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I have a Tuple object that holds 3 primitives: Tuple(double, long, long). To avoid creating a huge amount of Tuple, I'm thinking using Trove library's primitive MAP, which would take two primitive as key and value. In my case, it would be Map<double, some primitive>.

My question: is it possible efficiently to encode the two long into a single primitive that I can store in the map, and later decode them?

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Perhaps you can store you data as double[], long[], long[] for all your Tuples. – Peter Lawrey Aug 1 '11 at 18:38
The tuples are sorted by double, and longs are just associated information. – Wei Shi Aug 1 '11 at 18:43
up vote 0 down vote accepted

It's right, you cannot pack two 64-bit primitives into another primitive, which is at most 64 bits of size. Both, double and long by standard are mapped by 64 binary digits.

The question is, whether you can impose some restrictions on the numbers you are dealing with. If you know, you will always have even numbers or uneven numbers or the first component will have integer range or you are dealing with multitudes of 1000, you can win some bits here.

Practically speaking, you will never make use of all

2^64 x 2^64 combinations

of pairs of long values.

On the other hand, it's no big deal to handle maps on pairs of values. That was the whole effort to make object-oriented languages like Java to not only deal with data types like struct in C, but also to bind methods to the data. You can find good implementations of a Pair class in the web, e.g. Or you can easily code an implementation yourself, especially, since you only need a pair of Long values.
Also consider to use Pair<Double, Pair<Long, Long>> or implement a Tuple<M,N,T> class right away instead of a Map, i.e. key-value combination, following the outline of the Pair<M,N> implementation.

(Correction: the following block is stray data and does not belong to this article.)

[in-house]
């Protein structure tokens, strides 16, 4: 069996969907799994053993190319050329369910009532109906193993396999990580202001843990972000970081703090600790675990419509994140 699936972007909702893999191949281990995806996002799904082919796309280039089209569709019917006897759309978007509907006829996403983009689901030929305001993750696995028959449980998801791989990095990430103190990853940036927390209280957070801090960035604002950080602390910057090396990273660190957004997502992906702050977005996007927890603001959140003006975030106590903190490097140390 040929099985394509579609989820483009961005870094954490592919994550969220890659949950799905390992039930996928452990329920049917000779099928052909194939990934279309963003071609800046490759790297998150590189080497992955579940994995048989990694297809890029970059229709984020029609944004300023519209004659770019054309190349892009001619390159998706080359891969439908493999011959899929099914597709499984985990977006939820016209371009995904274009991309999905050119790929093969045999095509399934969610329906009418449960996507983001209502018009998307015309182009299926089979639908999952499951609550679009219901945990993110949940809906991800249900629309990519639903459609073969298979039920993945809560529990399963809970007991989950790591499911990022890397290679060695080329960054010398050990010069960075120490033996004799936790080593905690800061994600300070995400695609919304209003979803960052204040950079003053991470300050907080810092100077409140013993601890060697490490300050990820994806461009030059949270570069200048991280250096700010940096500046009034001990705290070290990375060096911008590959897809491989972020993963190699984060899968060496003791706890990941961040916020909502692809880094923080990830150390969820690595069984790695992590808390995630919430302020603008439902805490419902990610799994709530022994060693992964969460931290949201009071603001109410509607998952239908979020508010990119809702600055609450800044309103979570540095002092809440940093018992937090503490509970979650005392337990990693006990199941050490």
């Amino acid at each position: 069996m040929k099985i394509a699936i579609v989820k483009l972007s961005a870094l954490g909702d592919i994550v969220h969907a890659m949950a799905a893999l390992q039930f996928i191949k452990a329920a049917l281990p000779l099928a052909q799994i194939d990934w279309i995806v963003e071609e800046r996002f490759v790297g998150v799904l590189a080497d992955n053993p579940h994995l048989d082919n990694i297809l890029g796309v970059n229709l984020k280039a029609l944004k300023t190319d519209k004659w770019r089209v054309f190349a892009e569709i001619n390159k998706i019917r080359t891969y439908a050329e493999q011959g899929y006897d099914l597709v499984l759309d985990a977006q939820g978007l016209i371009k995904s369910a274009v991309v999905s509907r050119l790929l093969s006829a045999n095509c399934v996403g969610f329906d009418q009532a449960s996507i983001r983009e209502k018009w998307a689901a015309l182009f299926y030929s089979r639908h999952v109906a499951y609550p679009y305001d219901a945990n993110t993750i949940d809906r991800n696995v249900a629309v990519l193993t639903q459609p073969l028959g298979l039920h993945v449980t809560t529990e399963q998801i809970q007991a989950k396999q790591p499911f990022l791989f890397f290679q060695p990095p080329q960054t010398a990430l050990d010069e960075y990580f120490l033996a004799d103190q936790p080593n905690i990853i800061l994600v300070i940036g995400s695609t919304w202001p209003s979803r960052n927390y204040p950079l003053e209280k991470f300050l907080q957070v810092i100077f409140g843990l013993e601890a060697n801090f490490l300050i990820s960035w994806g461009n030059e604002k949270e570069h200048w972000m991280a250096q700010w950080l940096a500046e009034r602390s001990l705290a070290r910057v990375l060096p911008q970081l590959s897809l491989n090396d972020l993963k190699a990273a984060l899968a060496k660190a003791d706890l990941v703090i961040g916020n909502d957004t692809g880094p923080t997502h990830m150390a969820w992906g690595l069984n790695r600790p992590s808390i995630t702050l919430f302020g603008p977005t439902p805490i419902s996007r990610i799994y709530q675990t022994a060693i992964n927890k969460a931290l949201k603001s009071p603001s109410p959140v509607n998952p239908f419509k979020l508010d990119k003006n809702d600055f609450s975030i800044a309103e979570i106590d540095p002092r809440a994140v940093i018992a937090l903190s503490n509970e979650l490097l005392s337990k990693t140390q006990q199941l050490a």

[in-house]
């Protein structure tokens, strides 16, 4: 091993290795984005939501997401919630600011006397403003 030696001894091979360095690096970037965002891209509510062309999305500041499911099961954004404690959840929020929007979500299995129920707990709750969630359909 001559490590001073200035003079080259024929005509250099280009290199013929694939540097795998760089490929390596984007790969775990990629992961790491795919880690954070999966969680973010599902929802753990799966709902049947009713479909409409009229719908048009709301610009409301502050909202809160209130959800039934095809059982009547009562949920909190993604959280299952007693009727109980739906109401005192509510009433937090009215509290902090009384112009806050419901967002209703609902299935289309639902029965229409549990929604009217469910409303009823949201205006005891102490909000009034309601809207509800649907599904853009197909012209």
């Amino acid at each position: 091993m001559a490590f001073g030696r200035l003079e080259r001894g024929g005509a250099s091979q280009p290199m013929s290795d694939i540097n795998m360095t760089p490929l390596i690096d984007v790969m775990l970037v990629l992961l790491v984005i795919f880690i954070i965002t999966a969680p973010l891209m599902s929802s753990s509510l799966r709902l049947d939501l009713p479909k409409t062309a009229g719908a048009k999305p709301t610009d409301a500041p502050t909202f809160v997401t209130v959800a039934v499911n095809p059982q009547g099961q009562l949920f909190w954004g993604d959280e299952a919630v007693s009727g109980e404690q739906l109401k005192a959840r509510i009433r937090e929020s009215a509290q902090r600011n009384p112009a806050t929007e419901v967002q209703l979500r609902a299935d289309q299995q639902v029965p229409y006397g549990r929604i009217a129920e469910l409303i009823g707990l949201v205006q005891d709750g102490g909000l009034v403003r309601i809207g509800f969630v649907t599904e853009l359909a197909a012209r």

Finally, you could even employ an in-memory database like H2 to hold your Tuple(double, long, long) entries. It is enough to enclose it in your project as a Java library and configure it properly.

By the way, a 3-tuple is called a triple. Therefore, you could correctly call your class Triple(double, long, long) or better Triple(Double, Long, Long).

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What if I know the two long are both positive (0~2^63-1)? – Wei Shi Aug 2 '11 at 15:28
If both numbers are positive, you win two bits, one each. (You could store both in 126 bits then.) That would only matter, if you pack both into a BigInteger or use a native (machine) data structure. – Andreas Krueger Aug 3 '11 at 19:31
Your statement is very naïve. In information-theoretical fields like chaos theory or crptography, all bits in a (primitive) value will be used, Even if you don't use 2^65 different values, the handful of values that you do use have full 128-bit entropy, meaning all 128 bits should be accounted for and are incompressible. The latter statement also implies that even given 127 bits, the 128th bit is unpredictable (unless the entropy is 127 bits or less) – Mark Jeronimus Mar 15 at 20:02

is it possible efficiently to encode the two long into a single primitive

No, simply because longs are 64-bit, and no Java primitive is longer than that. You would need a 128-bit primitive to encode two longs into it.

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You could use Trove's double-Object map and encode the two longs into a BigInteger, but if your objective is to stay strictly with primitive types, that obviously isn't any help.

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As Joonas says, there is no single primitive that will hold 128 bits. What might meet your need is to use an array to hold the two longs: Map<Double, long[]>. While Double and long[] are not strictly primitives that might suit. Remember that you cannot put double (small-d) into a Map as Maps can only contain reference types, not primitives.

Alternatively, how about Map(Double, Pair), where Pair is a small class to hold two longs? Most libraries have something like that lying around somewhere.

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